Faiz: Political poetry for the soul

Published: February 13, 2012

His poems have been lovingly read, cried upon and enthusiastically discussed by many Pakistanis who loves this country PHOTO: FILE

A piece of Faiz’s poetry looks like any other poetry. Black printed script on white parchment. The staid, two-dimensionality of parchment. The mundane blackness of the script. But as the reader’s gaze sweeps upon the verses, he is conscious of a clamor therein; a raging storm extricated within the dull entrapments of font and page, pining to be let loose, to disturb the tranquil air, to prod awake the sleeping conscience, to alter the course of the clouds, the blow of raucous winds, and flow of mighty rivers.

Yes, these grandiose metaphors do complete justice to Faiz’s poetry, because the end he sought through it aimed to challenge the rude tenacity of the status-quo in Pakistan. As a common man, he was strongly disillusioned by the lack of social justice, freedom of expression and democratisation which defined the political landscape in Pakistan throughout the years between 1950 and 1980. Through Faiz’s poetry, dictatorial regime was confronted with uncompromising hatred, with the common man being encouraged to decry it thus:

  Bol ke lub azaad hain teray

 Bol, ke zubaan ab tak teri hai

 Bol, ke sach zinda hai ab tak!

Unsympathetic authoritarianism was shown the naked dagger through the spine-chilling imagery of a poem titled “Hum dekhain ge”, in which the tyrants were conveyed the horrible tidings of the “rattling ground”, “fearsome lightening in the skies”, the “tossing of their crowns” and the “seizing of their thrones”, all of which were to lead to their doom and the salvation of the oppressed.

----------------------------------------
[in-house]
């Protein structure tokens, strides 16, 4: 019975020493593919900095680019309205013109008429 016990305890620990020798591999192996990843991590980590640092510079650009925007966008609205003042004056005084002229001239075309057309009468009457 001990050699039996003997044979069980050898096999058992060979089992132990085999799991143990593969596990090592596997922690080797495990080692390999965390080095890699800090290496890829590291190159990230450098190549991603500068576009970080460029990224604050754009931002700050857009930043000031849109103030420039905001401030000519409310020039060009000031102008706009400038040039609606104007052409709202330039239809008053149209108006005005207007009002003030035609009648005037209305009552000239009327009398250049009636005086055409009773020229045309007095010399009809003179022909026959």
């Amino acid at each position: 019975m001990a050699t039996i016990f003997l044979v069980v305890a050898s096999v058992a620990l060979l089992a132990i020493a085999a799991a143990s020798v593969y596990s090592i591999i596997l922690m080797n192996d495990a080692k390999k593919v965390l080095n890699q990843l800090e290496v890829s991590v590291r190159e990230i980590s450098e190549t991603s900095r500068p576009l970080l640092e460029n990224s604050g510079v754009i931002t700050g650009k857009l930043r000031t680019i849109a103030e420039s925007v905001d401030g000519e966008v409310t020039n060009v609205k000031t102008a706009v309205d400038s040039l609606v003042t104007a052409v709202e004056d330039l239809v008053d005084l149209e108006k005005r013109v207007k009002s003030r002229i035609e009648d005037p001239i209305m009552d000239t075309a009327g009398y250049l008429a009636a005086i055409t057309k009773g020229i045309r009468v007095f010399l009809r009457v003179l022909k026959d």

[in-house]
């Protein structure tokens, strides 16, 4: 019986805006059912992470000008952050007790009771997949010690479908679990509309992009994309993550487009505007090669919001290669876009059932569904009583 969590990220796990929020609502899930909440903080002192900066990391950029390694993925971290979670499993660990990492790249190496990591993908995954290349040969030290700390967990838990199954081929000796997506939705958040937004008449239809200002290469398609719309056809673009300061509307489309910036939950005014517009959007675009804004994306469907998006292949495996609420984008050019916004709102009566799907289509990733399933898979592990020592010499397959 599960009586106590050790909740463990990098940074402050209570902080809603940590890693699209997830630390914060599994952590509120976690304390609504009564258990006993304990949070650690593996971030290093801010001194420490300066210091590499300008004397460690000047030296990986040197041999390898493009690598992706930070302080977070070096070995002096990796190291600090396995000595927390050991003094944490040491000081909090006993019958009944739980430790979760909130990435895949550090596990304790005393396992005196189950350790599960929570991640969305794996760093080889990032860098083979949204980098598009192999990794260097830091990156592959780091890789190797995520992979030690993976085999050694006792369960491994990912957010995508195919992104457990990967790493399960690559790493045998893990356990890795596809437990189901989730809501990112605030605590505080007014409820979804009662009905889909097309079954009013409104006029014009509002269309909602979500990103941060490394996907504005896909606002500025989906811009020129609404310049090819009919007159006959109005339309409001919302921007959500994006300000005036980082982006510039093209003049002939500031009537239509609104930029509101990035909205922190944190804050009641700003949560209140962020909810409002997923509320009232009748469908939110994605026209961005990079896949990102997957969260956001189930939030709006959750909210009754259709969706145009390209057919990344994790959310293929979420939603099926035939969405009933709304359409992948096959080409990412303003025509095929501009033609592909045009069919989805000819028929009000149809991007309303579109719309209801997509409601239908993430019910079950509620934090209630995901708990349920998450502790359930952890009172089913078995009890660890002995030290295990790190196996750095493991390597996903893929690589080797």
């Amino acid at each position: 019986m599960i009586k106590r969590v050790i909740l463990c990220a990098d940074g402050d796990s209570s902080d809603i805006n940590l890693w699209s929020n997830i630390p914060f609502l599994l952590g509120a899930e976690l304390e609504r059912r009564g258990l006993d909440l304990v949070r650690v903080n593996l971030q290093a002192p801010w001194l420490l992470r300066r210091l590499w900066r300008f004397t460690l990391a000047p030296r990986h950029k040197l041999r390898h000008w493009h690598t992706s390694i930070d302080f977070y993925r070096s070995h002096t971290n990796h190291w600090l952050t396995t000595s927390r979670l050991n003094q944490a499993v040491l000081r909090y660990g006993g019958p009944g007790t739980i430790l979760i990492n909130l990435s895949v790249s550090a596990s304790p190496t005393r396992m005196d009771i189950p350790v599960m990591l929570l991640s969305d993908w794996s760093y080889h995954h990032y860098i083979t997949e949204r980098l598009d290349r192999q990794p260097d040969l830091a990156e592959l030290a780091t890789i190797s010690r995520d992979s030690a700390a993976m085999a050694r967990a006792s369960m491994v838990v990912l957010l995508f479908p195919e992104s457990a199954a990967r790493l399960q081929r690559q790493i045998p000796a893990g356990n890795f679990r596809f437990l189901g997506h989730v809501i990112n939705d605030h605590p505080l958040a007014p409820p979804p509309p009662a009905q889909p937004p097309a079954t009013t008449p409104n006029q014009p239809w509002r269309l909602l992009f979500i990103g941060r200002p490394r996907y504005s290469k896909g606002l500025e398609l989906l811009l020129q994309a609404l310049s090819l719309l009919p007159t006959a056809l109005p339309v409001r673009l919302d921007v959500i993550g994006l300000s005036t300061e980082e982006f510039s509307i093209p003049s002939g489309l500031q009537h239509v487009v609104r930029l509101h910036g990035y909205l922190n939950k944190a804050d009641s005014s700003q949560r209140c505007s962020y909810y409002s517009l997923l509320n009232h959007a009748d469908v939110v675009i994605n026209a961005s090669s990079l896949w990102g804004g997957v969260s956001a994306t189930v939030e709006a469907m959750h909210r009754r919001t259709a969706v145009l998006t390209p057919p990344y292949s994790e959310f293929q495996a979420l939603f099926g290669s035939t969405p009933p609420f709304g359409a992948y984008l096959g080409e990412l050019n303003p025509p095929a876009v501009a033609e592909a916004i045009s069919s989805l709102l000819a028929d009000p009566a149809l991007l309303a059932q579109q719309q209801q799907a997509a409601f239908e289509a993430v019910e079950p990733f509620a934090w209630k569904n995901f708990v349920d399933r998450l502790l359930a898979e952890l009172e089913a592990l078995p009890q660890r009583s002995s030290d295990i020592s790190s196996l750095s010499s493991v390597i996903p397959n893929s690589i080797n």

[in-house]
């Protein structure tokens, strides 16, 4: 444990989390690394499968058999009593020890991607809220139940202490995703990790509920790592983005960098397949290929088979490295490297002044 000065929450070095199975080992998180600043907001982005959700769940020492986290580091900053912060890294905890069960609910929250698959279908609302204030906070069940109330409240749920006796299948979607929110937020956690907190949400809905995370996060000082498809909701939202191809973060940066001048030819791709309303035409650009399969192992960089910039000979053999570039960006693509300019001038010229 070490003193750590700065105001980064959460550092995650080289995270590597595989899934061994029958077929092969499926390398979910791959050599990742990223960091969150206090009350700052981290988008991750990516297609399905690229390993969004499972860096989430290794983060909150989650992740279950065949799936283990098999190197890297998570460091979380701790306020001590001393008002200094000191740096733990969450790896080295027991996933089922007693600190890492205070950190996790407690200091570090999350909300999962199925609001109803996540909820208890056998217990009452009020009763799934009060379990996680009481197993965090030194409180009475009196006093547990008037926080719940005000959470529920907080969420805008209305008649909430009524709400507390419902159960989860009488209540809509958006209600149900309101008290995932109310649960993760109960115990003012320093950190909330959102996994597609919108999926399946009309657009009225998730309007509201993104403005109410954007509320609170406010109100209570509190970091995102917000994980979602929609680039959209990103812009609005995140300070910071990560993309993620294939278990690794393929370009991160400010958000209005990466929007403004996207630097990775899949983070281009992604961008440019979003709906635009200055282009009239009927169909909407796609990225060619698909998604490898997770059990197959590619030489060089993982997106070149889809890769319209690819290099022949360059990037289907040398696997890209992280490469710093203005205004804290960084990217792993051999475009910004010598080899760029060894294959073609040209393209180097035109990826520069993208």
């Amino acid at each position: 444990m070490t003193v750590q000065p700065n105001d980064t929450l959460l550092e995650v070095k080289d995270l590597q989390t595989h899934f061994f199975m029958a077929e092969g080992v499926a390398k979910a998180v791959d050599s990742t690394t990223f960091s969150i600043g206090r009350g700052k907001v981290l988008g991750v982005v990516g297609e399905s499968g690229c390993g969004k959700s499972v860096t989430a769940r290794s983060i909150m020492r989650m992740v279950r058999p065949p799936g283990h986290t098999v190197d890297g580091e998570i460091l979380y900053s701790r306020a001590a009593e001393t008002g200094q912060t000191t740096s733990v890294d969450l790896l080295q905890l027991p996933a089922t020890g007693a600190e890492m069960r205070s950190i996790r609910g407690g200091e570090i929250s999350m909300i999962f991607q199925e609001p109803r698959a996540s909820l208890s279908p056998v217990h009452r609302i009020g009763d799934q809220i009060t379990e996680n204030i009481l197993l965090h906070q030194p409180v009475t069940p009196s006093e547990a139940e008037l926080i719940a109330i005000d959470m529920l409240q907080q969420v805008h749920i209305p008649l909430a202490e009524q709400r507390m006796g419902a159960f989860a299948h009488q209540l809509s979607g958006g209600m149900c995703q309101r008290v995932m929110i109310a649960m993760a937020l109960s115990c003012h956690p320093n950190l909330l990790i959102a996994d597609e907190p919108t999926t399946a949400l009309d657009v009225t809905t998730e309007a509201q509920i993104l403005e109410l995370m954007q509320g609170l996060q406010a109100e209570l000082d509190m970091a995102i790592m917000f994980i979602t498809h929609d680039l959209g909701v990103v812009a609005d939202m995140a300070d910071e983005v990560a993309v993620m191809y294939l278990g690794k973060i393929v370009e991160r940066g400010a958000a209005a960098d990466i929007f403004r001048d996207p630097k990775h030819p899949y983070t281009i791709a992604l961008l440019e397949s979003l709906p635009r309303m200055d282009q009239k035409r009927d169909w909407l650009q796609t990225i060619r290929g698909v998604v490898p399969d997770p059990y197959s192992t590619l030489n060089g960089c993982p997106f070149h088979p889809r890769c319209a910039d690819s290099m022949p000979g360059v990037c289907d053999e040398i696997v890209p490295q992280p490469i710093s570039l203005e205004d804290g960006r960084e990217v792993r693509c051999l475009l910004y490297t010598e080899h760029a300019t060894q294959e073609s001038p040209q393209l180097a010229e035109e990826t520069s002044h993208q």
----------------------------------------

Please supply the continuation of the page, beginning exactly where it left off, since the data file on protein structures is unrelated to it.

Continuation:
The message of gearing into action for the country’s sake is a recurring theme in Faiz’s work. He writes:

Chashm-e-num, jaan-e-shoreeda kaafi nahin.

Tohmat-e-ishq-e-posheeda kaafi nahin

He writes that silent love and tears do not suffice one’s duty to the country. Strife and struggle are necessary in the face of tyranny and exploitation. In his poem Aaj Bazaar Mein, which he wrote during his captivity in Lahore Jail, he calls out for those with “exposed palms”, “muddy hair” and “blood on the chest” to move forward. The closing verses may be rendered in English thus:

Come, gather your possessions,

O people with injured hearts.

Come, O Friends,

Let us go and get killed.

A committed Marxist, Faiz sought the liberation of the subjugated from tyranny. His poems have been lovingly read, cried upon and enthusiastically discussed by many Pakistanis who loves this country, the Pakistani language and Pakistani literature – simply because the verses brim with Faiz’s love for the state and its people.